With a hammer and chisel, I easily removed most of the tabbing and adhesive bead from the hull around the old footprint, then cleaned up the whole area with a grinder. A little later, from beneath the boat, I prepared the underside of the opening for patching as well, removing paint and gelcoat and creating a tapered area to accept new fiberglass.
Meanwhile in the cockpit, I prepared the pedestal mounting area for patching, removing the gelcoat and grinding the area appropriately. I also sanded away the coatings from the insides of the various transom repairs to be dealt with: the engine exhaust to starboard, and the steering slot (and a nearby small hole).
Outside the boat, I prepared the transom for the repairs and patching.
After cleaning up everywhere, and solvent-washing inside and out, I masked over the transom openings from inside, providing a “mold” for the patching work ahead.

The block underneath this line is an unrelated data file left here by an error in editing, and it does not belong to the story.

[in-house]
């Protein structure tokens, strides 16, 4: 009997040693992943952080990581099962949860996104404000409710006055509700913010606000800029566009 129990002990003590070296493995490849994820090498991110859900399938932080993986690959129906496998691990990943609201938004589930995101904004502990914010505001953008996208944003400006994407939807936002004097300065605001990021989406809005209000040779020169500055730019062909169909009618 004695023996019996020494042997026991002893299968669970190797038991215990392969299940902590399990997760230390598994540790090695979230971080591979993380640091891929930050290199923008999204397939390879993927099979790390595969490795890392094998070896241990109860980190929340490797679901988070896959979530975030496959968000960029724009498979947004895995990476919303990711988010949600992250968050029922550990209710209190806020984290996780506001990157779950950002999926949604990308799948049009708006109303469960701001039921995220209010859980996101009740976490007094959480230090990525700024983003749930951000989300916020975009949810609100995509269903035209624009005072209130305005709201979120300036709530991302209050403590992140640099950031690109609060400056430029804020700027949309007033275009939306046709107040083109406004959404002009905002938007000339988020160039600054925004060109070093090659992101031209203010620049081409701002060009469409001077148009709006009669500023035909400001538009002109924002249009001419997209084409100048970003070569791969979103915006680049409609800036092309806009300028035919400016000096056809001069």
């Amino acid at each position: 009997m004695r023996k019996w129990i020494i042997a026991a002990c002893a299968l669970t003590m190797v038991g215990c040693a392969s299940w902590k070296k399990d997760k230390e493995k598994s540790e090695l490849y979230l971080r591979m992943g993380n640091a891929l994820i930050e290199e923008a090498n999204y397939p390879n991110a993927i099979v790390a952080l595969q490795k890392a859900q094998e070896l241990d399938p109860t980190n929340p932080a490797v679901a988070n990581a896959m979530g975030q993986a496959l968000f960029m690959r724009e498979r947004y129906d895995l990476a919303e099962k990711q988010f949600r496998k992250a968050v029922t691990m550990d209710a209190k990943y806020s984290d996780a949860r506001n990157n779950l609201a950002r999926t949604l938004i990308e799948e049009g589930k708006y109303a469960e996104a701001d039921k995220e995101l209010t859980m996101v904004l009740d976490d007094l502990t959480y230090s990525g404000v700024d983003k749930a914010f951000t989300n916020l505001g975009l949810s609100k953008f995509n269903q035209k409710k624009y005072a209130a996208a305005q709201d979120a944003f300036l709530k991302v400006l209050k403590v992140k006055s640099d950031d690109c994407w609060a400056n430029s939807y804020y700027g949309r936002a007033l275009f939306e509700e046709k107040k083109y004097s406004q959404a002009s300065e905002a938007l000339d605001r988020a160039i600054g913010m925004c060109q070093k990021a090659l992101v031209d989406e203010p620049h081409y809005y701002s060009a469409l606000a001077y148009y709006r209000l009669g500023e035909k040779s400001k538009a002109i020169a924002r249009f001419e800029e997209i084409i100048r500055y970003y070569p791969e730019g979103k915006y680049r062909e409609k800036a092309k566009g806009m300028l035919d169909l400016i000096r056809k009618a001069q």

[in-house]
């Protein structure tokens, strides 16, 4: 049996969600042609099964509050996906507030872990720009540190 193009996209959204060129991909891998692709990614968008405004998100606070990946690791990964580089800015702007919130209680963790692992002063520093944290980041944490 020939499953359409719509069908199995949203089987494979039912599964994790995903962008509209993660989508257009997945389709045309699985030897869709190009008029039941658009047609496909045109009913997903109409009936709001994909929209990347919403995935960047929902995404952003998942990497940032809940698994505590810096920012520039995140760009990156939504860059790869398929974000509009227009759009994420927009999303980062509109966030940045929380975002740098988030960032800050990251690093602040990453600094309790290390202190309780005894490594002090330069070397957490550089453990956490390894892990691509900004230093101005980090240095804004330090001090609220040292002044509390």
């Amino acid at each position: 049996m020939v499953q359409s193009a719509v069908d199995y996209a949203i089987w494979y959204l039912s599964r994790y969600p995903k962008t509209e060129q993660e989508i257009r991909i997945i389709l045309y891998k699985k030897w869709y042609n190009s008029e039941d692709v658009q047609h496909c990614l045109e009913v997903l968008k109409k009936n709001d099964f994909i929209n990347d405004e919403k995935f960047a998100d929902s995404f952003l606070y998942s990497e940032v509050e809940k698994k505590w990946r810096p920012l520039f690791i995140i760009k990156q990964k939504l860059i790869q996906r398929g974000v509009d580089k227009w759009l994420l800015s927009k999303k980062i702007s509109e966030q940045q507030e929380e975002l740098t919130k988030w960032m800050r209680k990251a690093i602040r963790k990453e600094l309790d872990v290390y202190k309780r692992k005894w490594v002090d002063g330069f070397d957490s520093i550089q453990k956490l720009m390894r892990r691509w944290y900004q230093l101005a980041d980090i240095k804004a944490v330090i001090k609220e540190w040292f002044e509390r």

Similarly, I masked over the saildrive opening from beneath, using the tape to stretch tightly across the opening in a way that maintained the shape of the hull (there was a slight V shape to the hull along the centerline), and would support and mold the fiberglass above.
I made simple patterns of the various patches and cut fiberglass as needed: For the saildrive opening, and the large transom slot, I cut material to fit within and completely fill the openings as required by the thickness of the hull in each area (about 4-6 layers of 1708), then larger pieces to overlap and fill the previously-ground repair areas, including two large rectangular pieces to widely overlap the hull in way of the saildrive cutout.